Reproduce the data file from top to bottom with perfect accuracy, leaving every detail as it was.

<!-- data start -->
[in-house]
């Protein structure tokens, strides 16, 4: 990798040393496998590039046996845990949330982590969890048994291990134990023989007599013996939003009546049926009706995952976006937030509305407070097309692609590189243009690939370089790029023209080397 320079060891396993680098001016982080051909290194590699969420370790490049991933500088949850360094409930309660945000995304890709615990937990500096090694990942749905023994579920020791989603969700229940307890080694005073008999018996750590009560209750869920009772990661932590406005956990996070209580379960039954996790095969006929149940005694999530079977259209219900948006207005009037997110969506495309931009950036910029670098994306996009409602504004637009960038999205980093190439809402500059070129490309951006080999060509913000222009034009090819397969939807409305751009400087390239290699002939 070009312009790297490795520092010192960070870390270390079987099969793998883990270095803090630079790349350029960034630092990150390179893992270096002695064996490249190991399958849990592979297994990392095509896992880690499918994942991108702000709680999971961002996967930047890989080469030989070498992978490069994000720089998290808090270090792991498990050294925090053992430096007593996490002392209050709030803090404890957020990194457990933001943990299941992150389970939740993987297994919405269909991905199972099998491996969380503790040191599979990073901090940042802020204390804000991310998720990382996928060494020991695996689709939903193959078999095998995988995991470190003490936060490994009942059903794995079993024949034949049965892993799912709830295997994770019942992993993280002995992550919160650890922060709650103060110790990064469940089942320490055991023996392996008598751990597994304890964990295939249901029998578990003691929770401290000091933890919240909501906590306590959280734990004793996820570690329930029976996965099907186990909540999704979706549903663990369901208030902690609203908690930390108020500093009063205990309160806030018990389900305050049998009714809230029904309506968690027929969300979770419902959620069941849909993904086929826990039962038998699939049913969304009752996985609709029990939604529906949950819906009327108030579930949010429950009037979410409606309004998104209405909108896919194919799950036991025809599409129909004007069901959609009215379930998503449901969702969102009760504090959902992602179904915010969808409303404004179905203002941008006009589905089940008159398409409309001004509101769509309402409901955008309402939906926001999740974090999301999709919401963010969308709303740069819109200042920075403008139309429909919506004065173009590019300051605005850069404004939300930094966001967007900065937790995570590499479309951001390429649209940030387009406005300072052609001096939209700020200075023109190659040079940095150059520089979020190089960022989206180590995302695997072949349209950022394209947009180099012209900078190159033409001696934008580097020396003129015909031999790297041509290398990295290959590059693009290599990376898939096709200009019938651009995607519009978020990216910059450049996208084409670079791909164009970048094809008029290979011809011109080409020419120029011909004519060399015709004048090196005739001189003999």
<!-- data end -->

[in-house]
């Protein structure tokens, strides 16, 4: 990798040393496998590039046996845990949330982590969890048994291990134990023989007599013996939003009546049926009706995952976006937030509305407070097309692609590189243009690939370089790029023209080397 320079060891396993680098001016982080051909290194590699969420370790490049991933500088949850360094409930309660945000995304890709615990937990500096090694990942749905023994579920020791989603969700229940307890080694005073008999018996750590009560209750869920009772990661932590406005956990996070209580379960039954996790095969006929149940005694999530079977259209219900948006207005009037997110969506495309931009950036910029670098994306996009409602504004637009960038999205980093190439809402500059070129490309951006080999060509913000222009034009090819397969939807409305751009400087390239290699002939 070009312009790297490795520092010192960070870390270390079987099969793998883990270095803090630079790349350029960034630092990150390179893992270096002695064996490249190991399958849990592979297994990392095509896992880690499918994942991108702000709680999971961002996967930047890989080469030989070498992978490069994000720089998290808090270090792991498990050294925090053992430096007593996490002392209050709030803090404890957020990194457990933001943990299941992150389970939740993987297994919405269909991905199972099998491996969380503790040191599979990073901090940042802020204390804000991310998720990382996928060494020991695996689709939903193959078999095998995988995991470190003490936060490994009942059903794995079993024949034949049965892993799912709830295997994770019942992993993280002995992550919160650890922060709650103060110790990064469940089942320490055991023996392996008598751990597994304890964990295939249901029998578990003691929770401290000091933890919240909501906590306590959280734990004793996820570690329930029976996965099907186990909540999704979706549903663990369901208030902690609203908690930390108020500093009063205990309160806030018990389900305050049998009714809230029904309506968690027929969300979770419902959620069941849909993904086929826990039962038998699939049913969304009752996985609709029990939604529906949950819906009327108030579930949010429950009037979410409606309004998104209405909108896919194919799950036991025809599409129909004007069901959609009215379930998503449901969702969102009760504090959902992602179904915010969808409303404004179905203002941008006009589905089940008159398409409309001004509101769509309402409901955008309402939906926001999740974090999301999709919401963010969308709303740069819109200042920075403008139309429909919506004065173009590019300051605005850069404004939300930094966001967007900065937790995570590499479309951001390429649209940030387009406005300072052609001096939209700020200075023109190659040079940095150059520089979020190089960022989206180590995302695997072949349209950022394209947009180099012209900078190159033409001696934008580097020396003129015909031999790297041509290398990295290959590059693009290599990376898939096709200009019938651009995607519009978020990216910059450049996208084409670079791909164009970048094809008029290979011809011109080409020419120029011909004519060399015709004048090196005739001189003999």